The Murderer of Warren Street
by Marc Mulholland
THIS book's title is deliberately ironic in capturing the last, and in many ways least consequential, action of the French protosocialist Emmanuel Barthelemy.
The circumstances surrounding Barthelemy’s alleged murder of two Englishmen in 1854 at an address in London's Warren Street are confused and contradictory and provide little guidance either as to his past exploits or his future intended action — the assassination of Napoleon III.
By this stage he was clearly someone that the British government thought expendable as it tried boost its relationship with France during the ill-fated Crimean War.
Marc Mulholland describes the events leading up to a scandal that titillated mid-Victorian fears and sensibilities in a largely chronological and erudite account.
Barthelemy emerges as an almost Promethean working-class hero. Inspired by the Jacobin St Just during the French revolution, the young man was sent to the galleys for killing an agent of the Establishment in 1830 before his release to become a key barricade commander during the June days of 1848 as the red republicans strove to wrest control from the bourgeoisie in Paris.
One of many continental escapees to England, Barthelemy continued his uncompromising revolutionary agitation among the large emigre community. He met, among others, Karl Marx, Friedrich Engels and Alexander Herzen and, almost inevitably, he fell out with the first two while maintaining an affectionate and close relationship with the latter, a stylish Russian emigre.
Mulholland’s account demonstrates that Barthelemy was not just a brave and smart fighter for the cause of the emerging French proletariat but also a reflective thinker, if not a full-blown theorist in the Marxist mode. His writing about the need for a parallel and militant-working class force to keep any reformist government on the right track has direct echoes in later writings by Marx and Engels.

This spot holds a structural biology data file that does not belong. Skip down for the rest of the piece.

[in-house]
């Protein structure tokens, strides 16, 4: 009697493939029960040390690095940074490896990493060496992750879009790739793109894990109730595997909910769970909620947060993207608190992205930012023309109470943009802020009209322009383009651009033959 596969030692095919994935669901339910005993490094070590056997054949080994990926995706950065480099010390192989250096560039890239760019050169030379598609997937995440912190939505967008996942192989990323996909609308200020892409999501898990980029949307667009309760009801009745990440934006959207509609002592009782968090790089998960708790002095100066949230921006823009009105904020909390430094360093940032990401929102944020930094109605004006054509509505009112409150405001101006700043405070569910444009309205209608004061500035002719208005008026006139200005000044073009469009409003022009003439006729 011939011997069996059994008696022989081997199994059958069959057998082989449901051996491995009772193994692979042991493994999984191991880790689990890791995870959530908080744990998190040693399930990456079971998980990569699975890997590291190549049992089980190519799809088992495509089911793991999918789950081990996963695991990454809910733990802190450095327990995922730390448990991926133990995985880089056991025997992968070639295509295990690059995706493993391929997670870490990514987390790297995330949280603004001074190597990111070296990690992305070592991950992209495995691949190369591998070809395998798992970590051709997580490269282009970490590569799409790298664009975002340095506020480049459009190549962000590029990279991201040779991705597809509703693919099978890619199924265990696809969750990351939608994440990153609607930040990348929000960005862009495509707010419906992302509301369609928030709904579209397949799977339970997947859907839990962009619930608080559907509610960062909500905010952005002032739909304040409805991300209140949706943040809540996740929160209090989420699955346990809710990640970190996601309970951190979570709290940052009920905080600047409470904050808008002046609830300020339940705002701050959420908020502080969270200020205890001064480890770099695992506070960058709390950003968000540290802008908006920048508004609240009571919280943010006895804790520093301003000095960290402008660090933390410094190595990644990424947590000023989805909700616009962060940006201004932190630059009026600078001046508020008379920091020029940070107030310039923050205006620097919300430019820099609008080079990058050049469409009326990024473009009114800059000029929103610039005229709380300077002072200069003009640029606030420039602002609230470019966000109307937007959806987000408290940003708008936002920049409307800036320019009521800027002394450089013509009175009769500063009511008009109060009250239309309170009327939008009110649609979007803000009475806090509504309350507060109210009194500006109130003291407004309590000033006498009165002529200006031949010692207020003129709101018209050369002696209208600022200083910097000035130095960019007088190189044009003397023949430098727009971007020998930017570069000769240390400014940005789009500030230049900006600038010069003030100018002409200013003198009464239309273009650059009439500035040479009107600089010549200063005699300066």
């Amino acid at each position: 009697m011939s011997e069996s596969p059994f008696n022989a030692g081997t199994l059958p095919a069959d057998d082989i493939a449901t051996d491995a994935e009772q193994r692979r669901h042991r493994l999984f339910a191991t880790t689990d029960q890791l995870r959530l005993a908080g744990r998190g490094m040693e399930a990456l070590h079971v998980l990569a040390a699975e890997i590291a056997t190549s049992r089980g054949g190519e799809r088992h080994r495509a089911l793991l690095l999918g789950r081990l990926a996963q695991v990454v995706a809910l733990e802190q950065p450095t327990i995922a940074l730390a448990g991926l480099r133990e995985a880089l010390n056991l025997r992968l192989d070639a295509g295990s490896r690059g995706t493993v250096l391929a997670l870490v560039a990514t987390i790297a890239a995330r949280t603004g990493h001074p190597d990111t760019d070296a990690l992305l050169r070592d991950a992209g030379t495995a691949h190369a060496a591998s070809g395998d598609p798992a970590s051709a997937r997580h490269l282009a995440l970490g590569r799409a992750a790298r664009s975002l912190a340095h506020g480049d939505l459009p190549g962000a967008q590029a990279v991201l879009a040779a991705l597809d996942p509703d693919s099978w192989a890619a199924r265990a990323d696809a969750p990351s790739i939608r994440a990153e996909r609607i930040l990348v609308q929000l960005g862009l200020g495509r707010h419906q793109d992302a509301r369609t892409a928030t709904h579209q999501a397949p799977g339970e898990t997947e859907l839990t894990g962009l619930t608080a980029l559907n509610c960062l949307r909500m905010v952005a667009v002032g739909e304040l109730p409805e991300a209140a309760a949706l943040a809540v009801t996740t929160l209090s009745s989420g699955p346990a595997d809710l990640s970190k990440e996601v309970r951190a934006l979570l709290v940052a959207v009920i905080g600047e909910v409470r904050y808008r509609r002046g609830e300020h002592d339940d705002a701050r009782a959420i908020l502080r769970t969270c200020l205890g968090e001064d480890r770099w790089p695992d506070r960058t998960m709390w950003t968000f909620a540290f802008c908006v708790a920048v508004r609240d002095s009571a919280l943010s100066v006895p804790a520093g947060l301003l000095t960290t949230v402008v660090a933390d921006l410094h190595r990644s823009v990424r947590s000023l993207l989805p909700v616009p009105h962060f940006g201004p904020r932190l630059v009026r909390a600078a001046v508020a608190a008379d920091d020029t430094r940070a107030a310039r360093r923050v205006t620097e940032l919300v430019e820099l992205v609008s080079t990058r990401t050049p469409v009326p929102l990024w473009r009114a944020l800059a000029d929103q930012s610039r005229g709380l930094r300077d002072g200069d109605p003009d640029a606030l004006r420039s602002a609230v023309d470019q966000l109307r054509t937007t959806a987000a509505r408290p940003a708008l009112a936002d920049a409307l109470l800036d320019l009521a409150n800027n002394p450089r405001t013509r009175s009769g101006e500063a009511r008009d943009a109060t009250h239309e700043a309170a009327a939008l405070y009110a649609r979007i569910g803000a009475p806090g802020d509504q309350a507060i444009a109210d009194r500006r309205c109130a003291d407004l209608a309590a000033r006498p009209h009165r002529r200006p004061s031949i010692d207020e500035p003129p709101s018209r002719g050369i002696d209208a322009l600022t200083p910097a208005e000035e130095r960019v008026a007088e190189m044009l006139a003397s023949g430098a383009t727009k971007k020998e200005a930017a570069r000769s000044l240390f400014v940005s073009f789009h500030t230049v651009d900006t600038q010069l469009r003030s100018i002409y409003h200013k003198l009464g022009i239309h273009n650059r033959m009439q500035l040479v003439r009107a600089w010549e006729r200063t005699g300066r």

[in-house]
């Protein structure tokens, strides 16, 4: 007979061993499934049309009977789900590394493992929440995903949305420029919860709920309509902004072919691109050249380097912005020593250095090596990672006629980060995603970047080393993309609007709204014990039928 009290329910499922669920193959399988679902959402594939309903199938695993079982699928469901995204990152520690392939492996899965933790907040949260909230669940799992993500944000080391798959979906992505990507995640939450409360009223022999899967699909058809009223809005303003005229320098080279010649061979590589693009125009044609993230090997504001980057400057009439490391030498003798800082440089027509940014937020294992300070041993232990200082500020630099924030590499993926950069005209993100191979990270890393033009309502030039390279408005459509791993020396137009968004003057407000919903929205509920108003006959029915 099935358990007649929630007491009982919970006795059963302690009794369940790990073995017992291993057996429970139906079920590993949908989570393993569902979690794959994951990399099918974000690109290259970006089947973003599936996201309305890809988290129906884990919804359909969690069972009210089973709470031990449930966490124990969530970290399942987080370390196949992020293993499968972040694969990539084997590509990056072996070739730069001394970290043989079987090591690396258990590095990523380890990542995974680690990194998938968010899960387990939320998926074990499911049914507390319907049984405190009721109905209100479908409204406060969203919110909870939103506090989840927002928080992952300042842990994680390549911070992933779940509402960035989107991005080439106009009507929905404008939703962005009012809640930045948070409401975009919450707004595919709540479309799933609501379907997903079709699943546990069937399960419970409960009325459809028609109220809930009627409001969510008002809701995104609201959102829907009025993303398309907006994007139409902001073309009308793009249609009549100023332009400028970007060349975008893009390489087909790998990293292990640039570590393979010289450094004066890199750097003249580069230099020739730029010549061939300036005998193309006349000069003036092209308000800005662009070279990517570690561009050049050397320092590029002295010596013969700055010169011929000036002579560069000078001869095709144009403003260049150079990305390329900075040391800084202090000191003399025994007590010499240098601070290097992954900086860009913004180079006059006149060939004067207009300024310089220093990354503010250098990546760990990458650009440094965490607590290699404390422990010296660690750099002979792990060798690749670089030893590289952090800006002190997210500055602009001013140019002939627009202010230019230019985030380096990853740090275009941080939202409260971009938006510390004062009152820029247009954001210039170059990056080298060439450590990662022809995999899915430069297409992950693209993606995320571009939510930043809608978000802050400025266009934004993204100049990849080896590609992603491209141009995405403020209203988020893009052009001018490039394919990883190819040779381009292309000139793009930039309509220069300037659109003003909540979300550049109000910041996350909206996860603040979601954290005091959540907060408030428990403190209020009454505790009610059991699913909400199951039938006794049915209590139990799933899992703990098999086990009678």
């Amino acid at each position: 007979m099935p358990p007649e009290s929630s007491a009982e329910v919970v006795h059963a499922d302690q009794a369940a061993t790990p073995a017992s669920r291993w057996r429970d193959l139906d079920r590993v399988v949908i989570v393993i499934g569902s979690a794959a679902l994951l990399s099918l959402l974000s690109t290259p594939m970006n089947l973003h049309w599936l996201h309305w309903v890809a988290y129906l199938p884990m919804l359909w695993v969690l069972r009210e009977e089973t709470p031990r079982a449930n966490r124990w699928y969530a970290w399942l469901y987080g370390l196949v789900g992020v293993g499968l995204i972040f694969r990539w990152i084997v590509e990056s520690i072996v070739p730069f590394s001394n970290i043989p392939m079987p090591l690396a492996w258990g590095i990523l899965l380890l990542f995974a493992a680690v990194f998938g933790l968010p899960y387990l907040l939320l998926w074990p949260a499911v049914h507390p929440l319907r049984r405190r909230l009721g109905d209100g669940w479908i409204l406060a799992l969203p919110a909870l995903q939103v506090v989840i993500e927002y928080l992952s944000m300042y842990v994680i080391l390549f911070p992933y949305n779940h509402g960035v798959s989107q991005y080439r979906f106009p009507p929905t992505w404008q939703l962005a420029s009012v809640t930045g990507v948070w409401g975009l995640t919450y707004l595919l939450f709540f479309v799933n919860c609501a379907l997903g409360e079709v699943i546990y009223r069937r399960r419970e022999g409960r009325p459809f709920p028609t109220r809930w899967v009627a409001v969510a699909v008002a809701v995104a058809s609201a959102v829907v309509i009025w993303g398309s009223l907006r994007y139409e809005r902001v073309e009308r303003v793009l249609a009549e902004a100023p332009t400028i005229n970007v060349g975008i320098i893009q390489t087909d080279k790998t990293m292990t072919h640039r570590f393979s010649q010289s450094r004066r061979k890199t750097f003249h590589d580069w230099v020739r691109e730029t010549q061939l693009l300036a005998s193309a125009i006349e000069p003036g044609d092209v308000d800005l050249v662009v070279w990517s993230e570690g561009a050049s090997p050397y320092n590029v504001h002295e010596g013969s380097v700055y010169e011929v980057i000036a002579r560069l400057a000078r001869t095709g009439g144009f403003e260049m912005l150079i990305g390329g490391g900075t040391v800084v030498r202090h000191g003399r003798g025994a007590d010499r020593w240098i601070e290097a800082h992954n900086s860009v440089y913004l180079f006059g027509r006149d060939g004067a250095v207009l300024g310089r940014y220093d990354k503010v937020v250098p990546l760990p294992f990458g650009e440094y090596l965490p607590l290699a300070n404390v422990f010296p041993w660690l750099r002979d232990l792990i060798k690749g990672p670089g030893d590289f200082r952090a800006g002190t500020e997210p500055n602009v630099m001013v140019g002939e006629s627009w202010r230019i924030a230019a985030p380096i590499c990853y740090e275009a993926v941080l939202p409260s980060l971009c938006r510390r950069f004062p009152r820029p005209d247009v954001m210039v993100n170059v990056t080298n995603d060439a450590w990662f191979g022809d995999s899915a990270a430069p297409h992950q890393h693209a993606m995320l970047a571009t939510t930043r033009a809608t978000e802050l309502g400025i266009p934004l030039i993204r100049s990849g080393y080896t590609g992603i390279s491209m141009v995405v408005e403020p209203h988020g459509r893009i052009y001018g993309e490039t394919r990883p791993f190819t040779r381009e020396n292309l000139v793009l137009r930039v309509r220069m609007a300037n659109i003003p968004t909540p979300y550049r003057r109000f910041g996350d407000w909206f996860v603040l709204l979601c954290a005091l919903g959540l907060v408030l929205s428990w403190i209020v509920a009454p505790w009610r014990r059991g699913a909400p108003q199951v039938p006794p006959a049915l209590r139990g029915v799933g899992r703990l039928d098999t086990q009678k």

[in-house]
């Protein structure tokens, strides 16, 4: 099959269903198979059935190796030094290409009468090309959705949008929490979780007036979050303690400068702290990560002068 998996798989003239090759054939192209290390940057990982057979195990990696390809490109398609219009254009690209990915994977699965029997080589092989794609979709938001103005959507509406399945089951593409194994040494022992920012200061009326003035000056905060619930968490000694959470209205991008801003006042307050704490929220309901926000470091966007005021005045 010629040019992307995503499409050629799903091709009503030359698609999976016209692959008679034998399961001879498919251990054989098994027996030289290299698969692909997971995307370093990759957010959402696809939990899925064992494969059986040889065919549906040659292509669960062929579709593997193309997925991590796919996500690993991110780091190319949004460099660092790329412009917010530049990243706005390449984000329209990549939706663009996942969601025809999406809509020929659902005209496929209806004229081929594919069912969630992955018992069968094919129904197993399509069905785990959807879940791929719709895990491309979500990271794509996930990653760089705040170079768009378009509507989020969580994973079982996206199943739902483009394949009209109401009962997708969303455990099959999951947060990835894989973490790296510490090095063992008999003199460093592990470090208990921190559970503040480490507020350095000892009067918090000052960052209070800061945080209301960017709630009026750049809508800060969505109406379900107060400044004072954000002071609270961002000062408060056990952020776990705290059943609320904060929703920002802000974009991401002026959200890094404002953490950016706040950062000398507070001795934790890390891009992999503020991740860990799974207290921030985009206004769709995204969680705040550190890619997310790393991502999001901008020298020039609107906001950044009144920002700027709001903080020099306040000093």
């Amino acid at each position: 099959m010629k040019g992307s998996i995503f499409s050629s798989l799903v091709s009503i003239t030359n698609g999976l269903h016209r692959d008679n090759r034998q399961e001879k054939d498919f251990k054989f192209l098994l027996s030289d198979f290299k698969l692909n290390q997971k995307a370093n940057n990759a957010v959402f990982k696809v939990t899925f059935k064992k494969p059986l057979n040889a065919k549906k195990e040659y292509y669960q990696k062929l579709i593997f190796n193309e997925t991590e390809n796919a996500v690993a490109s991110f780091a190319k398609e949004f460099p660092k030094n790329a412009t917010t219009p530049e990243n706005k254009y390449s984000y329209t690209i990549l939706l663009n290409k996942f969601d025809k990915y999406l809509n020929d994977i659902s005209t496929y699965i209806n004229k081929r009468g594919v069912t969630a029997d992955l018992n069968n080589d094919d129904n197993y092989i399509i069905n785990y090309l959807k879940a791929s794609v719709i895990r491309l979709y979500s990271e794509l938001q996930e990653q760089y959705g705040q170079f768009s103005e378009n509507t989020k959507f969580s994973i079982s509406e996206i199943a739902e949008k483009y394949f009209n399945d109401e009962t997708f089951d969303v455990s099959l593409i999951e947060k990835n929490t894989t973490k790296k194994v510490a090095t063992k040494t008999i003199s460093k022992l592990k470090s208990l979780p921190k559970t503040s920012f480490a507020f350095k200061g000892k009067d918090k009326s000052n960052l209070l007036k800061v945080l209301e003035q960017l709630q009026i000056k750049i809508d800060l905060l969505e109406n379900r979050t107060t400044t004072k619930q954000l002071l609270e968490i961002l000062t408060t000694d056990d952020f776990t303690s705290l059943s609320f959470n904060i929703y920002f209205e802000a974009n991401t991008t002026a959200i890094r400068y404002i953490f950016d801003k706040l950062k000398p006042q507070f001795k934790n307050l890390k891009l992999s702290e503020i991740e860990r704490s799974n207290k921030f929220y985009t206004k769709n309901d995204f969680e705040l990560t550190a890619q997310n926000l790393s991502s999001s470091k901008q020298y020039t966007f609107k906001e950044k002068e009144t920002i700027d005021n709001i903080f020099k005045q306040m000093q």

And the author’s erudition allows the reader to comprehend the much wider circumstances in which Barthelemy operated and in which his fate was finally decided. Barthelemy’s specific French mindset at crucial moments overrode his revolutionary sensibilities, not least when it came to duelling — he fought the last fatal duel in England — and they are well documented.
Mulholland’s greatest weakness, echoing Barthelemy’s, is his inability to keep himself out of the picture. At times the editorialising is utterly unnecessary —Barthelemy’s focus on killing monarchs was, he tells us, “quite unjustifiable but it had a certain perverse logic.”
Worse still, Mulholland employs the anachronistic device of using Barthelemy to settle political scores surrounding events that took place nearly a century after those he records, including the juvenile assertion that “there was as yet no Stalinist party with the monolithic control” to eradicate individuality.
Yet, these flaws aside, this book provides much needed detail about a man usually confined to the footnotes in histories of 19th-century revolutionary movements.
If Barthelemy is a character to be admired for his partisanship and utter commitment to the revolutionary cause, he's also a reminder of what happens when the individual separates himself too readily from the mass of that same movement.
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